On Tuesday, my friend and fellow writer Diane reached out to ask if I was okay as she hadn’t received a reply to an email and realized that my last Facebook post was on April 2 and my last tweet on April 5. Today, I received a similar email from Maery, also a friend and fellow writer.

My friend Laurie also checked in, wondering how I was doing with what she referred to as “reverse pandemic whiplash.”

The answer? I’m not sure.

After a year of isolating from everyone who wasn’t family, I finally got vaccinated and ventured out to get a long overdue haircut and join my book group in person for the first time in more than a year. It was wonderful to be together, outdoors and face to face on a beautiful Saturday morning.

However, getting together made me realize I’m still not ready to return to the out-and-about life I led pre-COVID.

Instead, I am still eager to connect with myself and, as Kleon states, that means disconnecting—not because I’m afraid of the virus, but because I want to thoughtfully add back in only those people and activities that fit the person I am now, a person I don’t yet know very well.

Am I the same go-go-go person I was or have I become more of an internal seeker rather than external doer? Are all my friendships ones I want to carry with me or are there some I am ready to let go of? What about my hopes and dreams? How have they changed?

These are some of questions I’m striving to answer while I get to know myself and before I once again find myself caught up in the busyness of life.

What about you? Have you disconnected from others to connect with yourself? If so, what have you learned along the way?

Growing Older: It’s Better than the Alternative

Aging. I’ve been doing it my whole life, but it’s only since turning 60 that I’ve become mindful of it. I wish I’d started earlier.

If I had paid attention, I’d have stayed out of the sun, stuck with yoga, journaled more consistently, spent more time in therapy and consumed less alcohol. I’d also have spent more time with family and friends and worked more diligently at developing resilience.

For most of my adult life, I planned, in as much as one can, that I would live to at least 90 and die peacefully in my sleep, just the way the grandmother I adored did. (She’s pictured here just months shy of her 91st birthday.)

But then, my parents died: my dad in 1997 after a year-long battle with lung cancer, and my mom in 2000 in an instant due to a stroke. They were both only 70. I was in my early 40s.

That’s when I began to realize that I, too, could die at 70. Ever since, I’ve been reminding myself that if I do, I only have 25 … 20 … 15 … 10 … 9 … 8 … 7 … years left. And if that wasn’t bad enough, along comes the pandemic, making my thoughts of death even more omnipresent.

Even if I live longer than my parents, and I sure hope I do, life expectancy isn’t what it used to be. According to an article in the April AARP Bulletin, U.S. life expectancy “plunged” in the first half of 2020, primarily due to COVID-19. As a result, we Americans can expect to live a full year less now than we could have expected in 2019.[1]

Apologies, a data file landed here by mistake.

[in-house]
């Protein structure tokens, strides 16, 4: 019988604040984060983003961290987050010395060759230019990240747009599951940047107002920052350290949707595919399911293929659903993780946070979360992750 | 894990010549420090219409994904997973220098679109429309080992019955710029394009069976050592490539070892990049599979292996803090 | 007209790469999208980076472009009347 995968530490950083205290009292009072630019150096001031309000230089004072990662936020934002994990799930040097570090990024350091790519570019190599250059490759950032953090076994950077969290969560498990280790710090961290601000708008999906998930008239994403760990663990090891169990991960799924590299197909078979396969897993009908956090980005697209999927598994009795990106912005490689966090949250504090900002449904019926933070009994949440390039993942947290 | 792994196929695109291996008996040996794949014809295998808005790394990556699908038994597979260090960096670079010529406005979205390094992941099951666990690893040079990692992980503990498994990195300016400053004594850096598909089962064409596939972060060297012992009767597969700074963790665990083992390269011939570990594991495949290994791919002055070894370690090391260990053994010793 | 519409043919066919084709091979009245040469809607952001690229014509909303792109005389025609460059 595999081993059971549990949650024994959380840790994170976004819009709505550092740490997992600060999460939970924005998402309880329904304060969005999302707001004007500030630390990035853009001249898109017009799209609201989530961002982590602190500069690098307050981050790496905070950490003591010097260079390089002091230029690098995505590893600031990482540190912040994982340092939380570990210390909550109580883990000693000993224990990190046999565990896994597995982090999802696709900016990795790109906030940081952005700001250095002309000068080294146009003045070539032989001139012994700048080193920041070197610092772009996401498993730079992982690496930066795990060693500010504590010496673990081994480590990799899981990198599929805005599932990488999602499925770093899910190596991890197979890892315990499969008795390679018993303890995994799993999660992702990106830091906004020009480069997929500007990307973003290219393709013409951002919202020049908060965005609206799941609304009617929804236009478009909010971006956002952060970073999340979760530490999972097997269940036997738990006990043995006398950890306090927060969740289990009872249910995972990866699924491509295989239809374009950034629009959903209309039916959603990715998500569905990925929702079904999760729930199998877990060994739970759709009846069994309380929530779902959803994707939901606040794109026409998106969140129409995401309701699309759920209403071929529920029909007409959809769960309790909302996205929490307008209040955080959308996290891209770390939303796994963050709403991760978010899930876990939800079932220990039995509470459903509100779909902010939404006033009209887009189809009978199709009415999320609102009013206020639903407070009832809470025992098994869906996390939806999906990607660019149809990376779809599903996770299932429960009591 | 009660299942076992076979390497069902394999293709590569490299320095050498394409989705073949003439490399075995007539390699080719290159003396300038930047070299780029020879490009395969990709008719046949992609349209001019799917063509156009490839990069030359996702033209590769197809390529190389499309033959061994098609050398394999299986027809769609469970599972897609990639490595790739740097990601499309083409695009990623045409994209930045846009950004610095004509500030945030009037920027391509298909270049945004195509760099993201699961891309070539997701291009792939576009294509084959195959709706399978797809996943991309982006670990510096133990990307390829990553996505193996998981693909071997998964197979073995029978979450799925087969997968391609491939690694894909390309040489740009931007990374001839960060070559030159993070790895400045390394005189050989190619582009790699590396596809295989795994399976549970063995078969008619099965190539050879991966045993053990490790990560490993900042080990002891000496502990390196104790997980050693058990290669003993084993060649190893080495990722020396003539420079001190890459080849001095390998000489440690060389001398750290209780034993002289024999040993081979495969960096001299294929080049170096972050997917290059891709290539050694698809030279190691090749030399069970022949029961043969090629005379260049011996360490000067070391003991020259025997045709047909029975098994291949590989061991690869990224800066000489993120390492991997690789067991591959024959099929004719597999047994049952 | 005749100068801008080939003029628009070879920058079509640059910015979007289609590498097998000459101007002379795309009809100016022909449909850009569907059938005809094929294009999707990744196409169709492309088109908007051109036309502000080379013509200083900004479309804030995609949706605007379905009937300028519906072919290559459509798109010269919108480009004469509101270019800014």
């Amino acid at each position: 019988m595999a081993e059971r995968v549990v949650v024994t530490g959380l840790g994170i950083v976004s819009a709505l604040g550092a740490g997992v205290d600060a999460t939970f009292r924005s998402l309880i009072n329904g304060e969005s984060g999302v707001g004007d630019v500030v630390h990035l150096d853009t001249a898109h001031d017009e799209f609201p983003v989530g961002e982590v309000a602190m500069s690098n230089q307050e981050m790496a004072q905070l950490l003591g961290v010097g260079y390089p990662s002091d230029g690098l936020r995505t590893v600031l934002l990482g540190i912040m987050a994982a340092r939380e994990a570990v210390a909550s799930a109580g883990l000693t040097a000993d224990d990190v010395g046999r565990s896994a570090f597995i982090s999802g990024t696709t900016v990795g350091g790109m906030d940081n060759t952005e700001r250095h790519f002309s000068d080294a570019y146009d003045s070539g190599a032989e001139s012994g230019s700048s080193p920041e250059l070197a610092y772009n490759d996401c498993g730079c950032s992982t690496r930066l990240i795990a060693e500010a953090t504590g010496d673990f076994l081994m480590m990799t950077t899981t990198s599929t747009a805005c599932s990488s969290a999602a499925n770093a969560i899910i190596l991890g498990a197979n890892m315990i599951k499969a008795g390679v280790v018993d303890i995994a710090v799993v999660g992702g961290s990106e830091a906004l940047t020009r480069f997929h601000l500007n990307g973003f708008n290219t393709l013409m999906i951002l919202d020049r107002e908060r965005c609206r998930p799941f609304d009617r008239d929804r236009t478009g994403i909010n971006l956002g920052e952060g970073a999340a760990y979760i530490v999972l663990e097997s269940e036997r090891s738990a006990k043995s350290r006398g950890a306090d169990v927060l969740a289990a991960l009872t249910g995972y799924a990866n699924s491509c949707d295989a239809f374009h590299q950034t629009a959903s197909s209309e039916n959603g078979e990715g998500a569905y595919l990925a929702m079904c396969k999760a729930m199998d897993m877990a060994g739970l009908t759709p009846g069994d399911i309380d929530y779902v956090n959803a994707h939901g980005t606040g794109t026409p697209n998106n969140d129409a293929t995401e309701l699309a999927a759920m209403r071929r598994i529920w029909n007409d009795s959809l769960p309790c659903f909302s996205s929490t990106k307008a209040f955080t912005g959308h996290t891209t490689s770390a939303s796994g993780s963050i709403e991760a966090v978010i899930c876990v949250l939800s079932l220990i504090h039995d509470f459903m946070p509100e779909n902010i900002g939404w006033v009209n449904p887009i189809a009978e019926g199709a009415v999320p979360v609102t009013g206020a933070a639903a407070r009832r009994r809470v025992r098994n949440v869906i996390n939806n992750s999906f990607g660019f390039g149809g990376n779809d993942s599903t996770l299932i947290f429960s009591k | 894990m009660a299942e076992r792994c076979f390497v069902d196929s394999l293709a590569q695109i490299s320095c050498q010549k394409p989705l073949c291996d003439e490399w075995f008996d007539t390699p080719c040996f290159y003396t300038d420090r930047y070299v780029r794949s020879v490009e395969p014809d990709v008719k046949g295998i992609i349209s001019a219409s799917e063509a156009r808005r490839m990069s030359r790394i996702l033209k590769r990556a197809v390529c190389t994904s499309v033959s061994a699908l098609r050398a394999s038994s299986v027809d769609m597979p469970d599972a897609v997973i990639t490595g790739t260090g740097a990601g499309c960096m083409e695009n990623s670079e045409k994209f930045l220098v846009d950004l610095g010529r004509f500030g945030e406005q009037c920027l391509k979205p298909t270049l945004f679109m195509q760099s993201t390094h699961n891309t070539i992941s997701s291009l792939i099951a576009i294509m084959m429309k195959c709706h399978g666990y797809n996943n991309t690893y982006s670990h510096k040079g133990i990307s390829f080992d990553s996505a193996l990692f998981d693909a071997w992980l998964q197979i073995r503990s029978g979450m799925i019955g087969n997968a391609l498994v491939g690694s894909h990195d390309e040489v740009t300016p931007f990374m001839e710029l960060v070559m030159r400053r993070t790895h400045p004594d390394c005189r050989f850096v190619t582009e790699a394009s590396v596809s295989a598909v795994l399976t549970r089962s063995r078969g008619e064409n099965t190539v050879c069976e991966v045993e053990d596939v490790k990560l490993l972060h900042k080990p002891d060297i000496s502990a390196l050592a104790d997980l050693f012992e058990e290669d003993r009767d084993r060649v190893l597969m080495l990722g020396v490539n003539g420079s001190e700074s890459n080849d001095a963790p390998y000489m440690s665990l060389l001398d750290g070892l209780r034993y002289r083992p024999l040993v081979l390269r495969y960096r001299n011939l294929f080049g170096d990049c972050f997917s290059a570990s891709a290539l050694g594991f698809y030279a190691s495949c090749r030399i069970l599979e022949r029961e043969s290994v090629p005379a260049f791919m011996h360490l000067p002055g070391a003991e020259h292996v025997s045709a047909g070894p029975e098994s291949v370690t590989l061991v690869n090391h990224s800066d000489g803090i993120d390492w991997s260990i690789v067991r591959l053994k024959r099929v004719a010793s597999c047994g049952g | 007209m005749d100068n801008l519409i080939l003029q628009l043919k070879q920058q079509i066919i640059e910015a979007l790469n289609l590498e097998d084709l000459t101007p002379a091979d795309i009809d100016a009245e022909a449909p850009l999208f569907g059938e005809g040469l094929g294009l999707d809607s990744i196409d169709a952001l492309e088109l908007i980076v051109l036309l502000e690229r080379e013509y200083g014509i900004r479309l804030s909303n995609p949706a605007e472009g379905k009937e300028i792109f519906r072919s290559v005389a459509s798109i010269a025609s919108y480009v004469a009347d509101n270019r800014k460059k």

The numbers are worse for African Americans and expected to worsen for all Americans as the number of COVID-19 deaths continues to rise.

But just because death is inevitable doesn’t mean that I (or any of us) should go gently into it.

That’s why I started reading about aging, including a book a found both enlightening and engaging: Successful Aging: A Neuroscientist Explores the Power of and Potential of Our Lives by Daniel Levitin.

Via it, I learned that a woman’s chances of getting Alzheimer’s disease now exceed her chances of getting breast cancer.[2] Also that two-thirds of overall risk of getting the disease is based on one’s genes, with the remaining one-third associated with environmental factors such as a history of depression or head injuries.

While Alzheimer’s doesn’t run in my family and my only head injury was when I was knocked out by a football in my early 20s, I have already undergone a Mini-Cog test during which I was I asked to remember and repeat the names of three common objects, name the president of the US and draw a clock face showing the correct time as specified by the doctor who examined me. (This was harder than I thought it would be as it’s been years since I’ve used an analog clock.)

Thankfully, my doctor had no concerns. But I do. Every time I can’t remember a person’s name or forget my coffee cup in the microwave, I wonder if it’s a sign of cognitive impairment.

I hope not. But I also realize that I might be the last to know.

Either way, the timeline of my life is getting shorter: today’s average life expectancy is 77.8 years.[3] And with the pandemic front and center, the possibility of an earlier-than-hoped-for death looms large. While I could let that depress me, instead, it’s motivating me to pay more attention to both my physical and mental health and to put family and friends ahead of work.

How about you? What, if any, changes are you making in order to enjoy the years that lie ahead and increase your own chances of aging successfully?


[1] AARP Bulletin, April 2021.

[2] Successful Aging: A Neuroscientist Explores the Power of and Potential of Our Lives by Daniel Levitin.

[3] AARP Bulletin, April 2021.